Like many things, you get what you pay for when it comes to ice hockey skates. The sport itself is fast-paced, and you need a sturdy skate as well as a very good boot with a strong holder to keep it all in place. The player is standing, or moving fast, on a one-eighth inch blade of metal, so you need something that will support the player and allow them to have balance.
Higher priced skates don’t just look nicer, they generally are of a higher quality as well. Even so, you still need to consider the level of play and what your goals are. If a junior is just trying out the sport to see if he or she likes it, then a less expensive pair might be best. If your child has been playing a year or two and is committed, a more expensive brand might be the best idea.
Top 10 Best Junior Ice Hockey Skates (2017)* editor rating based on quality and value
Bauer Supreme 190 Youth Ice Skates
|(4.9 / 5)|
Bauer Youth Supreme 140 Skate
|(4.7 / 5)|
Bauer Youth Vapor X300 Skate
|(5 / 5)|
CCM Jet Speed 250 Youth Ice Hockey Skates
|(4.9 / 5)|
Bauer Vapor X 60 Junior Hockey Skate
|(4.4 / 5)|
Bauer Supreme S160 Youth Ice Hockey Skates
|(4.8 / 5)|
Bauer Junior Supreme 140 Skate
|(4.6 / 5)|
Bauer Junior Vapor X200 Skate
|(5 / 5)|
Bauer LIL Angel Champ Skates
|(4.2 / 5)|
CCM RBZ 40 Youth Ice Hockey Skates
|(4.8 / 5)|
Types of Skates
When you get beyond basic rental ice skate you use at a public skating area, the skates get specialized quickly. Hockey skates have extra padding for protection, and the blade is built for quick stops and starts. Other types of skates – figure, recreational, speed, roller, – all have special design features designed for that activity.
A properly fitting pair of shoes is essential for any ice hockey player, and especially for the beginner. Wearing skates that don’t fit well can cause what is called “Haglund’s Deformity” or the “Bauer Bump.” This is a common foot injury for hockey players, and the chances of getting it are lessened with the right shoe. If you want to spend the money, you can get skates made at a pro shop where the skates can be baked to fit your child’s feet, but there are less costly options out there that are good.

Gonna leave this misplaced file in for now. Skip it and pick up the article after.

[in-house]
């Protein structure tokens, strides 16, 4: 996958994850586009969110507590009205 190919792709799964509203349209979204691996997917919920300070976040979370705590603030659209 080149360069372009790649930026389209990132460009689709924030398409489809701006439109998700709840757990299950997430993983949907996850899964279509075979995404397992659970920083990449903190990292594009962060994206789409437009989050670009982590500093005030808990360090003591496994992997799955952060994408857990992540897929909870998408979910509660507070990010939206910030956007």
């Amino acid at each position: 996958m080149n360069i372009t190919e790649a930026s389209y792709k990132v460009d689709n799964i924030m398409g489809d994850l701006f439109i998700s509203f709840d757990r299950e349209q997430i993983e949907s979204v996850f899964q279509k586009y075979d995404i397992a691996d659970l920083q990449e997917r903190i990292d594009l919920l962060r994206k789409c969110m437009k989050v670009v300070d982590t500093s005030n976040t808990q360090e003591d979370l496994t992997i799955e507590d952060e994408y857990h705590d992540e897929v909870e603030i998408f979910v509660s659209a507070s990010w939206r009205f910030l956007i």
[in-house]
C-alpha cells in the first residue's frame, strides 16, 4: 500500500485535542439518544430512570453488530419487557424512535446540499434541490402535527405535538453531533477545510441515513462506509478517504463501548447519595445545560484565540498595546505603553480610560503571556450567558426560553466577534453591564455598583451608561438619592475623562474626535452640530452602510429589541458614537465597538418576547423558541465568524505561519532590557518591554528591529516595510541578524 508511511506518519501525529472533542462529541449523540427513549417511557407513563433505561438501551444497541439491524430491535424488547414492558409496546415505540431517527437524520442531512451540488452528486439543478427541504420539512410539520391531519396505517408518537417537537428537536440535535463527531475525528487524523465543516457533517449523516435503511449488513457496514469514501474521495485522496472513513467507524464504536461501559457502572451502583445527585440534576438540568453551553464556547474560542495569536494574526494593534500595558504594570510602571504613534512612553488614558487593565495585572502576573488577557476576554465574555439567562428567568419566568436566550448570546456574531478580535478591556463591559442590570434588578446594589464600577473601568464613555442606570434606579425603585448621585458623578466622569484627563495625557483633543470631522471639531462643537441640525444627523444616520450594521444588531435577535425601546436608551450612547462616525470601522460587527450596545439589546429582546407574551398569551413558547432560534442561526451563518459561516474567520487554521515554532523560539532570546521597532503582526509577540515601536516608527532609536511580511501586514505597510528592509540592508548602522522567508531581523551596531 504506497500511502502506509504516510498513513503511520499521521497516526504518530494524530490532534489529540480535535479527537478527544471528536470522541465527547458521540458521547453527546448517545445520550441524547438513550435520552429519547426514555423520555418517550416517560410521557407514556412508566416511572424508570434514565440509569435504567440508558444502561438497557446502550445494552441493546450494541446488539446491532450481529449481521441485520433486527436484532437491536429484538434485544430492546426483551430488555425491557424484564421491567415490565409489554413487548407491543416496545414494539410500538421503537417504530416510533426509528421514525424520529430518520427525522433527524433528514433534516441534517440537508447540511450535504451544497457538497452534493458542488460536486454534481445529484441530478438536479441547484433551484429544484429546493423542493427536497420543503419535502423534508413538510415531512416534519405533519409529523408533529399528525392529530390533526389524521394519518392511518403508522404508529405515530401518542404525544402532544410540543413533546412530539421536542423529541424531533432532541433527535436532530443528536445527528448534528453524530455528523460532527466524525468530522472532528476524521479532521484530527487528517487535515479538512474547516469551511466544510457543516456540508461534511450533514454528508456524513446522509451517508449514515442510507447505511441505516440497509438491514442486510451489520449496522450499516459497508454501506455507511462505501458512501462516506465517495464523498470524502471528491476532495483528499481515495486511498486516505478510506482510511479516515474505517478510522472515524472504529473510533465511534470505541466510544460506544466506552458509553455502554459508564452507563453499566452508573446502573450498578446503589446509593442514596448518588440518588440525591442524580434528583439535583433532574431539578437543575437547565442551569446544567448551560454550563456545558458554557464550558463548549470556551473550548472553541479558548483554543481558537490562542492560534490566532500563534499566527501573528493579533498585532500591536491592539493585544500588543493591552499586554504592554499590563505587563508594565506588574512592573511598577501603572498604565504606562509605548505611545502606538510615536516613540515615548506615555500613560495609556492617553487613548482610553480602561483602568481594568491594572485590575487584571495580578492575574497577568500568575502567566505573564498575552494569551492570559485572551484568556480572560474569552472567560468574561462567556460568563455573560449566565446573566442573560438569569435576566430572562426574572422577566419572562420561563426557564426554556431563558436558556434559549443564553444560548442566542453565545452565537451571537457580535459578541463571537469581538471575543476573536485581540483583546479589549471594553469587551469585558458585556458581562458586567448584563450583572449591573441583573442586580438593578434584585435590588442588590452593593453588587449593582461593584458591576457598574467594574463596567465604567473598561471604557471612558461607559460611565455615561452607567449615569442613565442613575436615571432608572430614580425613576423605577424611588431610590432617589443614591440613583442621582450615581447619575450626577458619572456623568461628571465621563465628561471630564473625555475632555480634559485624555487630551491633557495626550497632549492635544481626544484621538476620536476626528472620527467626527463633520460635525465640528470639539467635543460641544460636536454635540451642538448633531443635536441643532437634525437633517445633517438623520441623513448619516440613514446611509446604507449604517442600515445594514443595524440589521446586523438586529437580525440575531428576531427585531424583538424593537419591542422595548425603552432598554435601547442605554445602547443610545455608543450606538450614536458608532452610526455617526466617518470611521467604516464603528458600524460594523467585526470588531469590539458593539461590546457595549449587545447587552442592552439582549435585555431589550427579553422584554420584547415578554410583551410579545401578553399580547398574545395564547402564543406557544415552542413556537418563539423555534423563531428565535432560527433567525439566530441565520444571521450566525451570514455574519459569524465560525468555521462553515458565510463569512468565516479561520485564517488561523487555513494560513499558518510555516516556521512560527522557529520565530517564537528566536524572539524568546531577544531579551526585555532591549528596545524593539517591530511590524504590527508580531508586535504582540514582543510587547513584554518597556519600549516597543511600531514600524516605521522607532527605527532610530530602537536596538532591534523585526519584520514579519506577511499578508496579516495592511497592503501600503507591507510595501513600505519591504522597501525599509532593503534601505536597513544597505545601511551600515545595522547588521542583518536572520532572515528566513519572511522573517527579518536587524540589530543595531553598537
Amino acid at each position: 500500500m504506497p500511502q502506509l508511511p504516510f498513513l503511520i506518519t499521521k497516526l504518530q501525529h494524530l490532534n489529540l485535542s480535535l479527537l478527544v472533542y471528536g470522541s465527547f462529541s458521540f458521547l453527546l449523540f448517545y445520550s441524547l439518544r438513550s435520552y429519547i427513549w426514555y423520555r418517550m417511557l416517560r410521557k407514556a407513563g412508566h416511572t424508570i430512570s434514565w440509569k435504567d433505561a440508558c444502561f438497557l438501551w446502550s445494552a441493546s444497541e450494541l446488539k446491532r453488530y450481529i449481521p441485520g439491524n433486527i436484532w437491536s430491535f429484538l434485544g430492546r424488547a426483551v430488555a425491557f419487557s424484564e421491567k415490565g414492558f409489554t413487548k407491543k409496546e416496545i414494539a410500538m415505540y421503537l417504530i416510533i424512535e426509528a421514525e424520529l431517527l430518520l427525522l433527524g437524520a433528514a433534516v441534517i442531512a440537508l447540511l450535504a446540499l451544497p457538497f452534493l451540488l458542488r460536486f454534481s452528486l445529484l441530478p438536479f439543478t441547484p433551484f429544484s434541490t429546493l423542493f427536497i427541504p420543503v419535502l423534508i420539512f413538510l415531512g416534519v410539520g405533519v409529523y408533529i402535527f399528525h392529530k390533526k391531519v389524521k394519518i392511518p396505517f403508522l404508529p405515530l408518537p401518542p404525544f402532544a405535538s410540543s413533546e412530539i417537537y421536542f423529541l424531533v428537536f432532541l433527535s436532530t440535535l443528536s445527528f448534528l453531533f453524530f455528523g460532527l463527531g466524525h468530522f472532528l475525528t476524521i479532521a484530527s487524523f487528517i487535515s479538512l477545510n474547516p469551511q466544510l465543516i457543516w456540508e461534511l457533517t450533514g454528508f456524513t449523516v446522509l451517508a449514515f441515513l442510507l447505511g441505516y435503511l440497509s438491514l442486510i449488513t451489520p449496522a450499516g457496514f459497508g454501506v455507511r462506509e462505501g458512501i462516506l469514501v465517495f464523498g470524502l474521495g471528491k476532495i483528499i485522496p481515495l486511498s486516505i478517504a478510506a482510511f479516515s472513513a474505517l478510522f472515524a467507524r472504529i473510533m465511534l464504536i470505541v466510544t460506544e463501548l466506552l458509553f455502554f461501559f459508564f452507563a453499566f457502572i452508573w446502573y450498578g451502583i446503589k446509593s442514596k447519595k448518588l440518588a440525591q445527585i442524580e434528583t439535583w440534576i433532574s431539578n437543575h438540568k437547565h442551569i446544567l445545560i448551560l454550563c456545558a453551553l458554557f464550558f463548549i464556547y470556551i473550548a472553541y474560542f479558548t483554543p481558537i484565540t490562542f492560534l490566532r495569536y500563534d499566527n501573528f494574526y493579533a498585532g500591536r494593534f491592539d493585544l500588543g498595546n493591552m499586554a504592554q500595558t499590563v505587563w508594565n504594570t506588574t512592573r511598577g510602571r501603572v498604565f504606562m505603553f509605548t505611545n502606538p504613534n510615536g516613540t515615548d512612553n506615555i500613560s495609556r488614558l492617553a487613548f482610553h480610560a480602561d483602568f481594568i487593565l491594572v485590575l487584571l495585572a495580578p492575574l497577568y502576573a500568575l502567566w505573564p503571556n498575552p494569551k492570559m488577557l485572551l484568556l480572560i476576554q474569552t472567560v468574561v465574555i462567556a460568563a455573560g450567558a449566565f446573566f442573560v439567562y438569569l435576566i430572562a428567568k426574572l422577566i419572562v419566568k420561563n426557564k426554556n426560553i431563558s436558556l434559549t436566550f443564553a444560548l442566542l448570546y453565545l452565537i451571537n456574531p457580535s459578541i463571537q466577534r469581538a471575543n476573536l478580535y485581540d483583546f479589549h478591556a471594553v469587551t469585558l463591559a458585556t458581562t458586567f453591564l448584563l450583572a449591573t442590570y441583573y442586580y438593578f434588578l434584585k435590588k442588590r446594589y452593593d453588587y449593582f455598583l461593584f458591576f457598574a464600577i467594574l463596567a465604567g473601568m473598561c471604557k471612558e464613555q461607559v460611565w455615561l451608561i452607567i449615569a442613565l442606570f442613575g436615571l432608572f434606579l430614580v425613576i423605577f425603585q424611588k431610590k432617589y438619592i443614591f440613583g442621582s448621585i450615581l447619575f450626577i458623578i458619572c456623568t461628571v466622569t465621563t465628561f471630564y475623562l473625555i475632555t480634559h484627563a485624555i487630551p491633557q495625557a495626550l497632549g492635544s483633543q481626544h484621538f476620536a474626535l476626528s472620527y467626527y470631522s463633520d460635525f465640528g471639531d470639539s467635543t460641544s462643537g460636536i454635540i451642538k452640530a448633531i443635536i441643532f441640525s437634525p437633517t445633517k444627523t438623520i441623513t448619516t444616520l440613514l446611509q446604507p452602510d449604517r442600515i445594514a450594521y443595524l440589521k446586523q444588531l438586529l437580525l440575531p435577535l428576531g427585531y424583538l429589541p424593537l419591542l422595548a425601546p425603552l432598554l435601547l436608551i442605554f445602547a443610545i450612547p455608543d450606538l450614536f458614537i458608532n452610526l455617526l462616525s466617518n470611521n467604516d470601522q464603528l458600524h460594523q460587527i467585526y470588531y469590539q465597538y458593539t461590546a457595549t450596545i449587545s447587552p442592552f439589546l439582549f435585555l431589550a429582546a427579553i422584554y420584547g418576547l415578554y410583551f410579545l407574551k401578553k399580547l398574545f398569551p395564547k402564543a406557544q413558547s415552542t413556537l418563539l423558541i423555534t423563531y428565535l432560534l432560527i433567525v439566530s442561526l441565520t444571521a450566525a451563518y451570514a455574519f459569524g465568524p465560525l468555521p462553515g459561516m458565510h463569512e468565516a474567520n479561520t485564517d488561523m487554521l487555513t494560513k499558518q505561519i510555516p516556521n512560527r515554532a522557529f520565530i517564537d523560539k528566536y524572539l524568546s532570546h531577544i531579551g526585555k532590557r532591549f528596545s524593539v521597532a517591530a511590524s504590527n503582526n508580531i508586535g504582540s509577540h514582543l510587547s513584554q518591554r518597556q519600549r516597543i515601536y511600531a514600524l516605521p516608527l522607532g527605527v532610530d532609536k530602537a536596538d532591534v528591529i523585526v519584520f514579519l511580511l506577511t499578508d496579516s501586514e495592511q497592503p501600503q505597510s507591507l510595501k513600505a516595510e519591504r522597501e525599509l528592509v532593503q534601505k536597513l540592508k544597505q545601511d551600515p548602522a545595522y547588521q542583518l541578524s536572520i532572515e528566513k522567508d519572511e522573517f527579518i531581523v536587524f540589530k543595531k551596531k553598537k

One important thing to realize is that sizes are different for ice hockey skates than for regular shoes. A general rule of thumb is to get the skate boots one to two sizes smaller than what is normally worn.
Thin socks should be worn when trying on the skates. The heel should fit tightly into the back, and the widest part of the foot should feel almost tight, but not to the point of being uncomfortable. The toe should have a very small amount of room in front of the boot. A very tight fit, but not too tight, is essential. Youth players need a more flexible boot, but higher level players use very stiff boots that are very expensive.
A beginner needs a decent skate with a good basic boot. They do not need the special construction of advanced skates, though. When getting a shoe, get the one that offers the most protection and the one that fits the best. Everyone is different, and a tiny difference in a pair of boots can make a huge difference.
New or Used
There is the option of used boots, as opposed to new ones. The beginner needs a decent skate, but probably will be fine with a used one. Skates are expensive and kids’ feet grow quickly, so you could be shelling out a few hundred dollars every year on new skates. It might make more sense to get used ones each year as the child grow. If you can find a skate in good shape and fits well, it will be serviceable until the child outgrows the boot.
If you are going to get used skates, be careful to examine the condition. The blade and the boot. There is also the holder for the blade, but many people see that as part of the blade. If the boot is too worn, it won’t protect your child’s foot enough, and may not last the season. Also, check the blade to make sure it can be sharpened during the season.
Skates for playing ice hockey are very specialized. There is no need to get them or spend the extra money if you are not going to be competing. It is important to choose quality skates, because they do determine how successful you will, or will not be, on the ice. If you get beyond the beginner level and want to play at a higher level, you will have to get a higher level skate.
Some of the extras you get with high-end competitive skates include:
- Light materials to allow speed and movement, while still providing protection
- Durable construction.
- Thermo-formable padding, which can be baked to create a custom fit.
- Increased ankle supports and more stiffness.
- Extra padding.
- The precise workmanship on the blade.
The above is for high-level skaters who do need all the extra trappings. There are also recreational hockey skates that still offer protection and are sturdy, but not as much. Manufacturers have many different levels of skates to choose from, and a pro shop can help you decide what is best.
Regardless of style, construction, price or anything else, the most important thing is to find the best fitting shoe for your child to play on.